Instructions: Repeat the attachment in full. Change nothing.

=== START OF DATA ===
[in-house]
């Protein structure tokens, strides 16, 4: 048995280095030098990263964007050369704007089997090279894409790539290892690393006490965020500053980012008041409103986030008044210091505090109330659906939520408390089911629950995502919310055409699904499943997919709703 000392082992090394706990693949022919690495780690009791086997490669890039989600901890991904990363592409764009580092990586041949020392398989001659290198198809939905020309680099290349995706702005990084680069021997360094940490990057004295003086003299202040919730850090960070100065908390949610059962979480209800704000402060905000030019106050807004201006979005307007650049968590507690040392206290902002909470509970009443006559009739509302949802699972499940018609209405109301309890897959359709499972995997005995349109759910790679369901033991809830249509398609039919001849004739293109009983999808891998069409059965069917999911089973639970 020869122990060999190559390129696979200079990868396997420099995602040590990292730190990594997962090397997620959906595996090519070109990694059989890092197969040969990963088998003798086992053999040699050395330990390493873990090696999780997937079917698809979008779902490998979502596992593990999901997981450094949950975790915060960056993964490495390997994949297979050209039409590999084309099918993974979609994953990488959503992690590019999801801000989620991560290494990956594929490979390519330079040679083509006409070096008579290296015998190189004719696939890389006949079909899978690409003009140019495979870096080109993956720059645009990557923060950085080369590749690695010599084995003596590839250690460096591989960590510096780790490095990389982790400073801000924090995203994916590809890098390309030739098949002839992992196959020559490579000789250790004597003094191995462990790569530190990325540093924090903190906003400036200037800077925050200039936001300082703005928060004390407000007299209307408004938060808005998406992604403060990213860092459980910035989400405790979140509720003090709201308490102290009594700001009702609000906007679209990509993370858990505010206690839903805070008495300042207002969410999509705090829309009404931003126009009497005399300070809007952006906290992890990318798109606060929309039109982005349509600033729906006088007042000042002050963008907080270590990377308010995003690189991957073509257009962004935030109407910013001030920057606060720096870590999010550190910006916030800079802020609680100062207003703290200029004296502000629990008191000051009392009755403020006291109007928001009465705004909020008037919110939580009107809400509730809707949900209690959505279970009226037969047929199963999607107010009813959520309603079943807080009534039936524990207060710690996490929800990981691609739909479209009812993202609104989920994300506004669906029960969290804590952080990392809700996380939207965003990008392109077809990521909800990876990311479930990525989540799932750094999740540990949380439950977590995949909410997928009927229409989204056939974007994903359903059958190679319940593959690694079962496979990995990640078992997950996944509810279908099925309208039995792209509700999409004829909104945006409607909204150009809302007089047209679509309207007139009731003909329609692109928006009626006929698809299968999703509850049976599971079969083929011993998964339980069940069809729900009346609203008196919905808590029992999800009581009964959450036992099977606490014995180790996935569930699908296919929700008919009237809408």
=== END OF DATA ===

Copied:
[in-house]
């Protein structure tokens, strides 16, 4: 048995280095030098990263964007050369704007089997090279894409790539290892690393006490965020500053980012008041409103986030008044210091505090109330659906939520408390089911629950995502919310055409699904499943997919709703 000392082992090394706990693949022919690495780690009791086997490669890039989600901890991904990363592409764009580092990586041949020392398989001659290198198809939905020309680099290349995706702005990084680069021997360094940490990057004295003086003299202040919730850090960070100065908390949610059962979480209800704000402060905000030019106050807004201006979005307007650049968590507690040392206290902002909470509970009443006559009739509302949802699972499940018609209405109301309890897959359709499972995997005995349109759910790679369901033991809830249509398609039919001849004739293109009983999808891998069409059965069917999911089973639970 020869122990060999190559390129696979200079990868396997420099995602040590990292730190990594997962090397997620959906595996090519070109990694059989890092197969040969990963088998003798086992053999040699050395330990390493873990090696999780997937079917698809979008779902490998979502596992593990999901997981450094949950975790915060960056993964490495390997994949297979050209039409590999084309099918993974979609994953990488959503992690590019999801801000989620991560290494990956594929490979390519330079040679083509006409070096008579290296015998190189004719696939890389006949079909899978690409003009140019495979870096080109993956720059645009990557923060950085080369590749690695010599084995003596590839250690460096591989960590510096780790490095990389982790400073801000924090995203994916590809890098390309030739098949002839992992196959020559490579000789250790004597003094191995462990790569530190990325540093924090903190906003400036200037800077925050200039936001300082703005928060004390407000007299209307408004938060808005998406992604403060990213860092459980910035989400405790979140509720003090709201308490102290009594700001009702609000906007679209990509993370858990505010206690839903805070008495300042207002969410999509705090829309009404931003126009009497005399300070809007952006906290992890990318798109606060929309039109982005349509600033729906006088007042000042002050963008907080270590990377308010995003690189991957073509257009962004935030109407910013001030920057606060720096870590999010550190910006916030800079802020609680100062207003703290200029004296502000629990008191000051009392009755403020006291109007928001009465705004909020008037919110939580009107809400509730809707949900209690959505279970009226037969047929199963999607107010009813959520309603079943807080009534039936524990207060710690996490929800990981691609739909479209009812993202609104989920994300506004669906029960969290804590952080990392809700996380939207965003990008392109077809990521909800990876990311479930990525989540799932750094999740540990949380439950977590995949909410997928009927229409989204056939974007994903359903059958190679319940593959690694079962496979990995990640078992997950996944509810279908099925309208039995792209509700999409004829909104945006409607909204150009809302007089047209679509309207007139009731003909329609692109928006009626006929698809299968999703509850049976599971079969083929011993998964339980069940069809729900009346609203008196919905808590029992999800009581009964959450036992099977606490014995180790996935569930699908296919929700008919009237809408």